January: A good check point for spring heifer programs

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By Gary Carter

January is an extremely important “checkpoint” in spring heifer development programs. The key to proper heifer development lies in understanding the factors that influence conception in yearling heifers. One key factor regulating heifer fertility is age at puberty. Most producers don’t consider age at puberty of their heifers to be a major problem, yet few know how many heifers are actually cyclic at the beginning of the breeding season.
A Nebraska study demonstrated that the proportion of heifers that were pubertal on the first day of the breeding season varied greatly over five consecutive years in a single herd. The percentage of heifers that were pubertal on the first day of the breeding season ranged from only 21 percent to as high as 64 percent over the five-year period. For maximum fertility and reproductive performance, heifers must have had at least one estrus before the beginning of the breeding season. Our goal then is to incorporate reproductive management techniques to reduce the age of puberty, increase fertility and shorten the interval to conception.
One of the largest factors responsible for regulating puberty in heifers is weight. For puberty to occur, heifers must weigh at least 65 percent of their mature weight. This weight is referred to as their target weight. Most heifer development programs require that heifers reach their target weight by the onset of their first breeding season. Because fertility increases until the third estrus after puberty, heifers should reach their target weight at least 30 days before the start of the breeding season. I refer to this date as the target date.
January is the time to determine if your heifers are “on track”. Most yearling heifers will need to reach 700 to 800 pounds (their projected target weight) by mid-April to ensure high fertility, assuming that the heifer breeding season starts about mid-May.  Weigh your heifers to determine how much they have left to gain to reach their target weight. If the heifers weighed on average 600 pounds and their target weight is 750 pounds then they will need to gain 150 pounds or 1.5 to 1.6 pounds each day to reach their target weight by mid-April. Heifers should reach a body condition score of 5.0 to 5.5 by their target date.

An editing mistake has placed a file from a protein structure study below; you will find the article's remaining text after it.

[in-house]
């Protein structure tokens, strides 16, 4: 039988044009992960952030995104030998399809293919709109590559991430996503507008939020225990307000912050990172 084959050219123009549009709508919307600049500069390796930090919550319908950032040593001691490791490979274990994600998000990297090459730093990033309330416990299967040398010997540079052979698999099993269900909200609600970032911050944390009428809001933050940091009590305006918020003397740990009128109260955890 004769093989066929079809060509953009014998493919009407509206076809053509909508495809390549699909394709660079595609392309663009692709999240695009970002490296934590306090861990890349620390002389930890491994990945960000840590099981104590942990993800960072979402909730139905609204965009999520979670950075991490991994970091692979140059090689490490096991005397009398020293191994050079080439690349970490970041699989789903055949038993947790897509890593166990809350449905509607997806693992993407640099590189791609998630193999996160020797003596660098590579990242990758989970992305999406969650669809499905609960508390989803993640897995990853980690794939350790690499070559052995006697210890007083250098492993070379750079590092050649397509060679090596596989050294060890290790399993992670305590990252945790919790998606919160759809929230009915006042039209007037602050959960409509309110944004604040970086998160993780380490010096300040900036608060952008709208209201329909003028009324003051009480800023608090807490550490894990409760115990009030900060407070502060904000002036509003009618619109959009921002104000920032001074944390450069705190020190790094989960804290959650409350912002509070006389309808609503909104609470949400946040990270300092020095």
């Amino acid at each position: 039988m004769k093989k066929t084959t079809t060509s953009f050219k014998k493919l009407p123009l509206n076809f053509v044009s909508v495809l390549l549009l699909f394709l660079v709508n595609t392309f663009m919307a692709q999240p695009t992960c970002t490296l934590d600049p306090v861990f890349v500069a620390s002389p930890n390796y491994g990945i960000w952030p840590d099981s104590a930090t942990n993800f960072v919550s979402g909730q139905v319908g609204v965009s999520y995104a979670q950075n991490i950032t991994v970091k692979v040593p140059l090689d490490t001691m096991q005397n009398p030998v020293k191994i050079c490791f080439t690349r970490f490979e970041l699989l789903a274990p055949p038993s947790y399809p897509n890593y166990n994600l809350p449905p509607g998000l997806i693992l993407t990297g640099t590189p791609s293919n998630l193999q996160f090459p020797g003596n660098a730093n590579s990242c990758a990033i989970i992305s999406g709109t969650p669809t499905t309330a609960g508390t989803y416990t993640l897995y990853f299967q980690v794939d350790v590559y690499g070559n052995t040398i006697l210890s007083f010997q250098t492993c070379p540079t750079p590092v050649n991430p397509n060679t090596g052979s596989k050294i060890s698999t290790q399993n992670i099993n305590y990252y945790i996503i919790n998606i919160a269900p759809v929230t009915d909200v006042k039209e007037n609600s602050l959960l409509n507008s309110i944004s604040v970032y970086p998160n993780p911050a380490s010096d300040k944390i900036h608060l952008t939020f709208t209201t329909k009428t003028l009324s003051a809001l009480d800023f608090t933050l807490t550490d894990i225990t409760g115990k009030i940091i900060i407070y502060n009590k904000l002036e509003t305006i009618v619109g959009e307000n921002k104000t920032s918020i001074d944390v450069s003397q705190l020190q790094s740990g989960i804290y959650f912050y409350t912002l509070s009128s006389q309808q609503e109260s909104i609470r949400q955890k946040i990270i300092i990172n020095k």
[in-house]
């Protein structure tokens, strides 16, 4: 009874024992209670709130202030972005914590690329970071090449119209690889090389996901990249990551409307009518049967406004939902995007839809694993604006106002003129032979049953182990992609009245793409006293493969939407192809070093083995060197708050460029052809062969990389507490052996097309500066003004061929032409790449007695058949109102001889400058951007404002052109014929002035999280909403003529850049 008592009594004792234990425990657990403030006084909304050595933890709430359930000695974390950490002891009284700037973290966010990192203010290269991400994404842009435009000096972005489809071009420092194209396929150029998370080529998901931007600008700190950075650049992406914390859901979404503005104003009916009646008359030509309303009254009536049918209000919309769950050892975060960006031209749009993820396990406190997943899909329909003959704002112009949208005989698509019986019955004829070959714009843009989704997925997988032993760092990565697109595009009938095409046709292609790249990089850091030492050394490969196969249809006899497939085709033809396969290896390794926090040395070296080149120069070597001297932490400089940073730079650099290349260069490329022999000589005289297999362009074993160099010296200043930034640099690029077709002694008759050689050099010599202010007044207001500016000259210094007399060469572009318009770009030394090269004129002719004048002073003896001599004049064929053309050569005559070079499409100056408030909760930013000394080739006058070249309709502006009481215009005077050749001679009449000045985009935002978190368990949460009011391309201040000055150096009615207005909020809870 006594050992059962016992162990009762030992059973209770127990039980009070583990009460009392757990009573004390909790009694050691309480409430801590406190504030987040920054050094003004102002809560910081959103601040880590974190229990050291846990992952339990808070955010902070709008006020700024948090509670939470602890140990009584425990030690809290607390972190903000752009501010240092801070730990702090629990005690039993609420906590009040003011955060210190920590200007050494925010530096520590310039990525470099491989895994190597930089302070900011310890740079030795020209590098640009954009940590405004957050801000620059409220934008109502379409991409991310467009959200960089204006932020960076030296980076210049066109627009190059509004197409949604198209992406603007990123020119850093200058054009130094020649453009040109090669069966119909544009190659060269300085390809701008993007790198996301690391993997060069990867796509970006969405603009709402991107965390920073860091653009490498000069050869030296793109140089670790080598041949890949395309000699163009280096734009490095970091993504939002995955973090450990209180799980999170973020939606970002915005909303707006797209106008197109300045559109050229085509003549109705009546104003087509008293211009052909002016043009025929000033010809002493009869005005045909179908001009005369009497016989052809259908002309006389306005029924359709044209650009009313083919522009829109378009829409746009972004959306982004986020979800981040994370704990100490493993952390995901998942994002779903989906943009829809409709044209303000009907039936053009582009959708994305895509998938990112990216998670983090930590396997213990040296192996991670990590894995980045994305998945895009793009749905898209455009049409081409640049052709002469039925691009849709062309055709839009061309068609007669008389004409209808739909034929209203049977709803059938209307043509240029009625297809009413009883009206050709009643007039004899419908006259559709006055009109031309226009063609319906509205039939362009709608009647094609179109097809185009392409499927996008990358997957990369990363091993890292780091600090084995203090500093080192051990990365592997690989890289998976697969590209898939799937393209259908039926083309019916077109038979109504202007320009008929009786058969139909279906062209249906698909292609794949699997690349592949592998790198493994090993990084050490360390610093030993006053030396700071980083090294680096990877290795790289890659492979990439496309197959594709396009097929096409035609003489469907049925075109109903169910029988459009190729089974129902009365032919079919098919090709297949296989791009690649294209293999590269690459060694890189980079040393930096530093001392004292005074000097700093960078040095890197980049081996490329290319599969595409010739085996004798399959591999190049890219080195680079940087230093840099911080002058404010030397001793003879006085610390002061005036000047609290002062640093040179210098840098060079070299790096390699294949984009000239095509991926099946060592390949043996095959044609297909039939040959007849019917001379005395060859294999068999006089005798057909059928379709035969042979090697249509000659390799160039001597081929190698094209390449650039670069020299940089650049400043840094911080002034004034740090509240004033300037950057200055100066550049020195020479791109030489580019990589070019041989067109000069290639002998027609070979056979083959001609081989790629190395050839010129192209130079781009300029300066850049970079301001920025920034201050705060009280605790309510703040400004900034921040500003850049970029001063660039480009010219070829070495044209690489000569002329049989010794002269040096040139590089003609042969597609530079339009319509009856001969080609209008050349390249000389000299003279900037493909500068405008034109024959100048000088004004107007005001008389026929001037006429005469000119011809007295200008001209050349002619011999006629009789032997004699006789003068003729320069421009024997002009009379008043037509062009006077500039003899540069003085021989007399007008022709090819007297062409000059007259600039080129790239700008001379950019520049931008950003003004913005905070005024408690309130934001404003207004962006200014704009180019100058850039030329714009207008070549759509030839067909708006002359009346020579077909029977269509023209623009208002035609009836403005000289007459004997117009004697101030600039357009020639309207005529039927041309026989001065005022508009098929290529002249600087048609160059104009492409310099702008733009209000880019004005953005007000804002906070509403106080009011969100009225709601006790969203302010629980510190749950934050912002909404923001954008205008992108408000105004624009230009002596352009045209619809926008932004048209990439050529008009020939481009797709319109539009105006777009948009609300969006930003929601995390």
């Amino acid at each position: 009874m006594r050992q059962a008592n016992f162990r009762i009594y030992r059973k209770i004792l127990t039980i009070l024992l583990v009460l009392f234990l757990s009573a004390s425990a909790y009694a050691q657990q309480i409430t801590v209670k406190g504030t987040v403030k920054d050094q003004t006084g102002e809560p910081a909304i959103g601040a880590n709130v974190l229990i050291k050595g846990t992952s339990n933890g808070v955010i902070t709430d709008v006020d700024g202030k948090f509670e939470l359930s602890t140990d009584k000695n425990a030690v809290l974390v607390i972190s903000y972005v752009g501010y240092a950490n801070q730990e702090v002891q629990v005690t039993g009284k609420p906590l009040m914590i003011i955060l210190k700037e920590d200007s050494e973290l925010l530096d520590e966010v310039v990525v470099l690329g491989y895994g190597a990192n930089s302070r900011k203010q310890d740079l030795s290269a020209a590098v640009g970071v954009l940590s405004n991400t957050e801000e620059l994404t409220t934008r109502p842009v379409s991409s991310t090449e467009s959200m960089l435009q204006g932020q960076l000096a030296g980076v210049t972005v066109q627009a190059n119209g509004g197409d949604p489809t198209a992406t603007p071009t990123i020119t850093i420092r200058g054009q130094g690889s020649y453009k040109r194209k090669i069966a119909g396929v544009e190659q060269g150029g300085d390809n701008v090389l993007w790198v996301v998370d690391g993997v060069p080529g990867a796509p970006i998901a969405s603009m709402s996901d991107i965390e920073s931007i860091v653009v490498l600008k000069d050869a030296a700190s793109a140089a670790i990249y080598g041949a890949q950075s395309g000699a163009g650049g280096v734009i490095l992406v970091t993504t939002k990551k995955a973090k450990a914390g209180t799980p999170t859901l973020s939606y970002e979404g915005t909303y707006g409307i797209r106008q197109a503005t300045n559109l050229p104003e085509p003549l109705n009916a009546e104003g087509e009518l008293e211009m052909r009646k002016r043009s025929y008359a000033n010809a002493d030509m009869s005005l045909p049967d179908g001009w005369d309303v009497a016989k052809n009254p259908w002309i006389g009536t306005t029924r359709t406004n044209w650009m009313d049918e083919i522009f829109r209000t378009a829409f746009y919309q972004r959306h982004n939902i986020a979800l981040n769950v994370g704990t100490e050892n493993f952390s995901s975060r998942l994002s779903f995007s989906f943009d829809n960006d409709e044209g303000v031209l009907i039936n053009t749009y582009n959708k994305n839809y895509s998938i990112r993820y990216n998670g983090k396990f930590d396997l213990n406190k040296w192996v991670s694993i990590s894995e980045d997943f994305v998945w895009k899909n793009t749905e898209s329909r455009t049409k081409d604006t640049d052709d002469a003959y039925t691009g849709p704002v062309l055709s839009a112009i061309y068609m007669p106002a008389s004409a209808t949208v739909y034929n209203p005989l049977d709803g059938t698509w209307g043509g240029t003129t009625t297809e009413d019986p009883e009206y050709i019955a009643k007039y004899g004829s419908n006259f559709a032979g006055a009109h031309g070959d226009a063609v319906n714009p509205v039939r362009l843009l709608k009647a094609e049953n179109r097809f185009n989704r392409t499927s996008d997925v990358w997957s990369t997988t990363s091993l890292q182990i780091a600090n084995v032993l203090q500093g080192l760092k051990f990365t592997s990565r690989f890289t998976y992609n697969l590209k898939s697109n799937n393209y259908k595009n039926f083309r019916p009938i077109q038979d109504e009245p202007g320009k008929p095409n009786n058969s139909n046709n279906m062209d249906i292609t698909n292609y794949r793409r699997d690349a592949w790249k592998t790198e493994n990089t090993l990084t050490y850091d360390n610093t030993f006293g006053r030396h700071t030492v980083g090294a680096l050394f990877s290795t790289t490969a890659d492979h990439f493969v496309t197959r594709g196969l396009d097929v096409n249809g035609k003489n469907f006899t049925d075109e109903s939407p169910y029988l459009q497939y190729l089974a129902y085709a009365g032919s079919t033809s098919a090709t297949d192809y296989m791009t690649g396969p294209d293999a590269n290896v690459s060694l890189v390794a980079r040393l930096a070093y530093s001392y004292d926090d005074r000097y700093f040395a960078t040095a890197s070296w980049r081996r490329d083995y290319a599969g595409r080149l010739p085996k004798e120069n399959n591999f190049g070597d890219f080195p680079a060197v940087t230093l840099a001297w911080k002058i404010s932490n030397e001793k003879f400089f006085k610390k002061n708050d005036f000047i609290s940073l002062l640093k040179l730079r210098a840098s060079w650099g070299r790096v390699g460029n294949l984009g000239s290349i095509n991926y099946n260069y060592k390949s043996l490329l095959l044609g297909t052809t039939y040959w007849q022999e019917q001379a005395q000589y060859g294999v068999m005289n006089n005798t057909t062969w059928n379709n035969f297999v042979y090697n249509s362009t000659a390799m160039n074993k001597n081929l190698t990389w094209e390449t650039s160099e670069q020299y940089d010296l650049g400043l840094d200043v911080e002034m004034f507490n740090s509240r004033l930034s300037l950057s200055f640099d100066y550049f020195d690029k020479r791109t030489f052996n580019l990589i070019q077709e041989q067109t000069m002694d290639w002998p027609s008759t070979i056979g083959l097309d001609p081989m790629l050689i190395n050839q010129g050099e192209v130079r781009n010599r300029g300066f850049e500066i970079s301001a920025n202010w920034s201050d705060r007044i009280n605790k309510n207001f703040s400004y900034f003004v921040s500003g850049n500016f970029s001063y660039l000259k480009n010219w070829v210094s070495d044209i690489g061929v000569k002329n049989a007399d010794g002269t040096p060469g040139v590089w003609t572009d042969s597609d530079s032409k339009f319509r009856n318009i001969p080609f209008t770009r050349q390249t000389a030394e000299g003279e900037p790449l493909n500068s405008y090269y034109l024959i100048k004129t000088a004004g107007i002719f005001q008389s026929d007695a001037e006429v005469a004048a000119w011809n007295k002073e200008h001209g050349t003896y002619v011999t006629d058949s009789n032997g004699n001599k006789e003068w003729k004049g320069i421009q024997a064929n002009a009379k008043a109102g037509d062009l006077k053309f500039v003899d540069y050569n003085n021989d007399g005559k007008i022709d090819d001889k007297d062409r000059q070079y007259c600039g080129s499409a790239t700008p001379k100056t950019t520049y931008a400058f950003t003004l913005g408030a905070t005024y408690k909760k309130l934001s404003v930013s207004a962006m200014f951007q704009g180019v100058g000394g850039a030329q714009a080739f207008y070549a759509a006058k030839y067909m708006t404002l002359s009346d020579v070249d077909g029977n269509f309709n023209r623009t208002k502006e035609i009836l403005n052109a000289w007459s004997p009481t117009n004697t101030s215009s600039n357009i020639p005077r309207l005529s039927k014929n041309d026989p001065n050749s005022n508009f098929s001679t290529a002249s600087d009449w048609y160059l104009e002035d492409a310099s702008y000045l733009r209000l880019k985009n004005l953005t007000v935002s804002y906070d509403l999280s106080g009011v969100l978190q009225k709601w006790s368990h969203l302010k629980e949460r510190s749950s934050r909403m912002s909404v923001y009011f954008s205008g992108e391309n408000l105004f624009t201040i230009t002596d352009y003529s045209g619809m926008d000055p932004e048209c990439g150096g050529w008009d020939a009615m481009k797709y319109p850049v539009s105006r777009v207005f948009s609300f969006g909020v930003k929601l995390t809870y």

The next important phase in heifer development occurs one month prior to the start of the breeding season. At this time, heifers should be vaccinated (Vibrio fetus, Leptospirosis and the respiratory disease complex which includes PI3, BRSV, BVD and IBR; modified-live vaccine is preferred), dewormed and pelvic area measured. Heifers with small pelvic areas, especially if they are also large, tend to have greater difficulty calving. Now is the time to contact your local veterinarian to schedule this pre-breeding work.
Producers should consider estrus synchronization and/or artificial insemination.  Estrus synchronization and AI have many advantages which include: higher pregnancy rates; heavier, more uniform calves at weaning; increased production and labor efficiency. The greatest advantage of AI is the ability to use superior, more predictable sires. Since a majority of calving problems in a herd occur when calving first-calf heifers, it seems only logical to synchronize and AI your heifers to proven calving ease bulls. Contact your local AI technician to schedule a time to breed your heifers.
Proper heifer development is one of the key components to profitability in a beef cattle operation. Understanding the principles of heifer development can enable you to incorporate management techniques to improve the efficiency of your operation.